Now, NorthShore wants to put all of the different prediction models "into a single engine," which Shah said he expects will increase the utility of the model for physicians and improve engagement.

"Each prediction model has its own lexicon of risk," Shah explained. "What we are doing is trying to combine every prediction model into a large engine, so we can subdivide patients" and treat patients with comorbid conditions.

But, like Sabanegh, Shah said the key to advancing a new system or program, such as expanding CAPE, is to gain physician approval. He said NorthShore has "a track record of implementing predictive models," but at first, they had to physicians the models were improving patient care.

"In the end, all providers want to improve patient care," Shah said.


Kettering gets physicians involved in supply chain

At Kettering Health Network, physicians are able to use their clinical knowledge to improve clinically integrated supply chains—giving them control over the supplies they use with patients, Trisha Gillum, director of supply chain management at Kettering, said.

Gillum explained that physician involvement in the supply chain can be "as small as a physician champion on a single project, to being a physician champion for a service line, to being on the payroll for supply chain." But, the most effective physicians are the ones who are "willing to understand both the financial and the clinical nuances to a project" and "be … a champion for a project," Gillum said.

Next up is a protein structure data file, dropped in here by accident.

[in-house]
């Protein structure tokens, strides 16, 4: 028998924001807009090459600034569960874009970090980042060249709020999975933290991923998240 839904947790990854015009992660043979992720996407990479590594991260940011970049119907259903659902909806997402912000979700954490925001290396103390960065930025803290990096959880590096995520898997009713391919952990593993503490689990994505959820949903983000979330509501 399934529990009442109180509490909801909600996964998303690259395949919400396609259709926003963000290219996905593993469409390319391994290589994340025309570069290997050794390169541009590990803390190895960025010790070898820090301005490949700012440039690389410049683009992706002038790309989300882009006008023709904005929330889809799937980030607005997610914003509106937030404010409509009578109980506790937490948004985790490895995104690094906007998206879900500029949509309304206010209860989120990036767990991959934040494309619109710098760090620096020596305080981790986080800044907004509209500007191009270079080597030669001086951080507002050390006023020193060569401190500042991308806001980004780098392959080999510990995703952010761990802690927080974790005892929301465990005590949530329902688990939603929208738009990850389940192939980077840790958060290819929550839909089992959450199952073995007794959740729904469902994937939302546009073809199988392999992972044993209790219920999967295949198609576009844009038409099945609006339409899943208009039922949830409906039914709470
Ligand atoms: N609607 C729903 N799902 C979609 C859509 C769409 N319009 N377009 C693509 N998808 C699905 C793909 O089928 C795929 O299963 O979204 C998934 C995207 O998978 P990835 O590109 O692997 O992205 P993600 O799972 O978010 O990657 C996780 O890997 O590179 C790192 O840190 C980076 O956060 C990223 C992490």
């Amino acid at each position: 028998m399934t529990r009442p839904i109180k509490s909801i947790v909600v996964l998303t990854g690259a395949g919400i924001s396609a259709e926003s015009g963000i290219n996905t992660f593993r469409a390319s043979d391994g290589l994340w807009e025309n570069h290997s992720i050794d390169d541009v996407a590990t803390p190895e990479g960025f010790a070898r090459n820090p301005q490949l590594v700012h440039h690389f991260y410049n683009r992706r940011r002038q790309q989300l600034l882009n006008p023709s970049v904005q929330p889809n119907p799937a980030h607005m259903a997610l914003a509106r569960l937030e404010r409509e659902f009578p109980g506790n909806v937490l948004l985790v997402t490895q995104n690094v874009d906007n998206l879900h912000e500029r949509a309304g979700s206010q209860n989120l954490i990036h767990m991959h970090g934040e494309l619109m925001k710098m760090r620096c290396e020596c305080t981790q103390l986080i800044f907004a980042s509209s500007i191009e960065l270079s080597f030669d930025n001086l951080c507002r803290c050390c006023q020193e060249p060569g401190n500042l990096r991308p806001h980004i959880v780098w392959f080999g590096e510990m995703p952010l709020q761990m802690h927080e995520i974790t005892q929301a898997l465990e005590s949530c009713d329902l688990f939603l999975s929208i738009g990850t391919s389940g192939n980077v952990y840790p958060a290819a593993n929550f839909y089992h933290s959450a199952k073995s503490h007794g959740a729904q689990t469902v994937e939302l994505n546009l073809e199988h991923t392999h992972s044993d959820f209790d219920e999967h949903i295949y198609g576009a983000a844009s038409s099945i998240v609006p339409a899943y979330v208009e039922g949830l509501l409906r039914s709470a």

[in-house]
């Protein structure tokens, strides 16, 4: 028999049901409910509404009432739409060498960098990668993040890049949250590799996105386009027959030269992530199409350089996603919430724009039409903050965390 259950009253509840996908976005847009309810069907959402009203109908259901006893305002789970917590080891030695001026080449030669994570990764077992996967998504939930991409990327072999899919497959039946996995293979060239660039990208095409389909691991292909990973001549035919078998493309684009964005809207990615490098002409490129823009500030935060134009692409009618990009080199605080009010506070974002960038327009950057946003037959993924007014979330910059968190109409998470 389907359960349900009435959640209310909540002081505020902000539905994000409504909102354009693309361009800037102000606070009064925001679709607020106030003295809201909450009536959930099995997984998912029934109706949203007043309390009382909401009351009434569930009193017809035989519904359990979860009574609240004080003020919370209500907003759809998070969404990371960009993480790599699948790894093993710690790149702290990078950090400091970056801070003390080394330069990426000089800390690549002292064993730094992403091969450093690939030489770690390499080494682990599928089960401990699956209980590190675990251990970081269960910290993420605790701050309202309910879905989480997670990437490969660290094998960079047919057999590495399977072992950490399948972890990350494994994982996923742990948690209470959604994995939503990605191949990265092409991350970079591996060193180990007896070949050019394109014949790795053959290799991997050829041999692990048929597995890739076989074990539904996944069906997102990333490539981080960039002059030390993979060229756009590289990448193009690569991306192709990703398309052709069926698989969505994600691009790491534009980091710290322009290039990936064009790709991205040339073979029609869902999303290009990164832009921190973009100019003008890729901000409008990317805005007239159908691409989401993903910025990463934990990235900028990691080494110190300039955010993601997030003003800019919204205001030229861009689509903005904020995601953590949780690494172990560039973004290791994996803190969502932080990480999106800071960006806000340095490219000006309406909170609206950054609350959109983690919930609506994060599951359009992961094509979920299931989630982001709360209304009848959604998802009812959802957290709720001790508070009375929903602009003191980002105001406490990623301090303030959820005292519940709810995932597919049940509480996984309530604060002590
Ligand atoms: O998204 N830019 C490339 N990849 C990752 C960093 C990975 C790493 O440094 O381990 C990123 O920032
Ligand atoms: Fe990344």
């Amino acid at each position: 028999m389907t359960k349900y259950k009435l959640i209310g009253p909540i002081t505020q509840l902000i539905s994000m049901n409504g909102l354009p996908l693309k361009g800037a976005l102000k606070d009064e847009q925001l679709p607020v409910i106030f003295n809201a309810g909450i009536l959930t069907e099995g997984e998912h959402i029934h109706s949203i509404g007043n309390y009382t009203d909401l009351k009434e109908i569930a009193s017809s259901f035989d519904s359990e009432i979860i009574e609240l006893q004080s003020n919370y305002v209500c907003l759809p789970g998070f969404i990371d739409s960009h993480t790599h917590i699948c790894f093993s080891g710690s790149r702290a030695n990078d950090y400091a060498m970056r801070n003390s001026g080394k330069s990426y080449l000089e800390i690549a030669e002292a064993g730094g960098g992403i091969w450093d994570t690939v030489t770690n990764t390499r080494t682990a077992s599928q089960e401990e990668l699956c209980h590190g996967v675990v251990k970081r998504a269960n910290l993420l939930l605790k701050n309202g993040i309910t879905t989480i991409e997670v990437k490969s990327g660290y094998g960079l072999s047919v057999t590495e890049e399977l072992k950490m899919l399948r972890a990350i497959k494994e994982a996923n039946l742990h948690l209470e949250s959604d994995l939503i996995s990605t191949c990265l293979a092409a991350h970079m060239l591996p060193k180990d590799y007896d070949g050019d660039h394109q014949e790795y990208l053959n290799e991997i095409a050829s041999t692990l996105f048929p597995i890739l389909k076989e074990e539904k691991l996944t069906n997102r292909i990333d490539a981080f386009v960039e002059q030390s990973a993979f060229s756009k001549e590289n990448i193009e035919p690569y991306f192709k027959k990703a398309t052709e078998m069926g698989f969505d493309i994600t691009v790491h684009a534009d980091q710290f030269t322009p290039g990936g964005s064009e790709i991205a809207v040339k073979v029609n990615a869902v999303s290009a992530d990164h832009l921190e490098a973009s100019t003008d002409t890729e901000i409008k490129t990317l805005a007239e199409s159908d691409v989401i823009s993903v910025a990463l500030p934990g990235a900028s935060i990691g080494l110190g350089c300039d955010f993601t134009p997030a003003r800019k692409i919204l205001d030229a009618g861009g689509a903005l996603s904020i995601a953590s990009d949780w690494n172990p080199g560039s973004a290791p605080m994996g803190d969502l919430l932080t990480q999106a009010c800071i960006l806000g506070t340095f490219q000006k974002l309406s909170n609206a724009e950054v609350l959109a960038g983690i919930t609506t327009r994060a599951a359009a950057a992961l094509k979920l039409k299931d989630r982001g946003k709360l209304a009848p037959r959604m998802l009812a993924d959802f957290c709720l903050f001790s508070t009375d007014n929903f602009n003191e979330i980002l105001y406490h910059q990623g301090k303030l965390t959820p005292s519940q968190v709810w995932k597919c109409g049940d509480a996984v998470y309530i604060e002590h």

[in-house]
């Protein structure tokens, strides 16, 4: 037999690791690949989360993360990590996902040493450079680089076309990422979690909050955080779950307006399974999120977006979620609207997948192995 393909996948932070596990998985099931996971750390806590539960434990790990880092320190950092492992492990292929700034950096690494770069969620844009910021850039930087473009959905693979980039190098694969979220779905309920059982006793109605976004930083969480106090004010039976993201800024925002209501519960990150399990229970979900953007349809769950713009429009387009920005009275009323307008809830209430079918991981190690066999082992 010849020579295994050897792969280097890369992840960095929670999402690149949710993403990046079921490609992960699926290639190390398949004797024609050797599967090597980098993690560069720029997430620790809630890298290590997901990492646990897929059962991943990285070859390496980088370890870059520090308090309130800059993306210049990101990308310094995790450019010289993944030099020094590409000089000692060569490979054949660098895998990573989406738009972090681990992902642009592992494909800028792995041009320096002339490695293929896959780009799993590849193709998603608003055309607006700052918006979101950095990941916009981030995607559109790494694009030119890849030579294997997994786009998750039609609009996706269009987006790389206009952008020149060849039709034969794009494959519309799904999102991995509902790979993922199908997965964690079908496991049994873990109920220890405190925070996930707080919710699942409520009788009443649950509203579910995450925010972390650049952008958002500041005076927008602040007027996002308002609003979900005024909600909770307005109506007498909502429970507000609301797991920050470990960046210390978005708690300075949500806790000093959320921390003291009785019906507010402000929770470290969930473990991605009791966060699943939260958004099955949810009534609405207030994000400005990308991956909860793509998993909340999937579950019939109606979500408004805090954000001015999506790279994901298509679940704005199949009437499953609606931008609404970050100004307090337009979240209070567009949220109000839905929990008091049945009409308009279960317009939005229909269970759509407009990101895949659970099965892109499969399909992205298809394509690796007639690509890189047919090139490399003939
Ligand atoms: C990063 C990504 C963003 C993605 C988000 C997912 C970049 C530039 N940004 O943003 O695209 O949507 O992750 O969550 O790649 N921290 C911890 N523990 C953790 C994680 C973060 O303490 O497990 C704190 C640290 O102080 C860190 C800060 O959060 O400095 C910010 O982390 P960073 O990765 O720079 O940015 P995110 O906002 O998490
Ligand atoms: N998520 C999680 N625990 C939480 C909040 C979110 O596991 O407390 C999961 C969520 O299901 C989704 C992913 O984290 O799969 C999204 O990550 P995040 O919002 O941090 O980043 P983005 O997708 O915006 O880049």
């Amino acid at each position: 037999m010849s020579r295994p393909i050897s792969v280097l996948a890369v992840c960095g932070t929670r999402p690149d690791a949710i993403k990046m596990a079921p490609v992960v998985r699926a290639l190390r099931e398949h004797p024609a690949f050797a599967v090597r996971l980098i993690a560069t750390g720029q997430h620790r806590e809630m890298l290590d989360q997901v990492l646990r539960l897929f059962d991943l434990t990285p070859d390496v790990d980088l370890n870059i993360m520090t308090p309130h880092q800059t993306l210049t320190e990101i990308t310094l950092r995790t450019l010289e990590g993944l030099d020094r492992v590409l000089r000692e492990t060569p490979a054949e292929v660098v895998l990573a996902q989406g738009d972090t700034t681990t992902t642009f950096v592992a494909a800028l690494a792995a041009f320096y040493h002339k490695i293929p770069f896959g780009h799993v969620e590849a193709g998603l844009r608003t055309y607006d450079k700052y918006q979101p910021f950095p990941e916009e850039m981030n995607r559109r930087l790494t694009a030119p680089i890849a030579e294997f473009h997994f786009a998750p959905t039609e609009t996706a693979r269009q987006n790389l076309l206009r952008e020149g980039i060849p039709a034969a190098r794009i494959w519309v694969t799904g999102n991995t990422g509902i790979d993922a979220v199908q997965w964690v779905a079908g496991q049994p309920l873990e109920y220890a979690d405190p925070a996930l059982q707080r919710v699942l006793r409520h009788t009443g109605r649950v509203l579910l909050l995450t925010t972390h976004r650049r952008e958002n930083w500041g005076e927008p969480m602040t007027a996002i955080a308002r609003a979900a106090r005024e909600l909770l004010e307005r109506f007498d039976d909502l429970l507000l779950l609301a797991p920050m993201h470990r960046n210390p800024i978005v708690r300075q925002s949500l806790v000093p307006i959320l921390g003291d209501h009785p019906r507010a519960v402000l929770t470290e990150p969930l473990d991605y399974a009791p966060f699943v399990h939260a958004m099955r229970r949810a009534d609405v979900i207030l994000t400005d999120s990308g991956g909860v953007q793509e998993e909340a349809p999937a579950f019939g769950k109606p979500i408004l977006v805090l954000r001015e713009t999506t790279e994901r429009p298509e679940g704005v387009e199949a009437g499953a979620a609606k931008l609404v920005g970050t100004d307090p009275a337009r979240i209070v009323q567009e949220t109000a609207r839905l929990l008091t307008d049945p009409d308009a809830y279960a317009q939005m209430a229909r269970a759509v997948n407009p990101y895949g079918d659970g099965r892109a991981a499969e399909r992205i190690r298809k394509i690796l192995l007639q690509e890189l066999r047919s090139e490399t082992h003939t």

For example, she said one physician "went out and talked with every one of his peers who performed a particular procedure" and convinced them "that we needed to make a change." The physician "was able to accomplish more in those conversations than I could have accomplished in months of conversations with the same group of physicians," Gillum said.

Involvement in the supply chain benefits physicians by giving them valuable experience in hospital administration, plus it helps them decide supply changes that could affect their patients, Gillum said.

But, in order to ensure full engagement from physicians, Gillum said hospital leaders and supply chain managers need to treat physicians like equals, which requires being open to their potentially divisive opinions on supply chain changes. "They are going to want to engage in the process. They are going to want to modify it. So, you may end up in an entirely different place than you expected," she said. "If you disregard what they are saying, you are going to lose partners" (Cheney, HealthLeaders Media, 10/23).

Advisory Board's take

Sarah Evans, Practice Manager, Physician Executive Council and Hamza HasanPractice Manager, Medical Group Strategy Council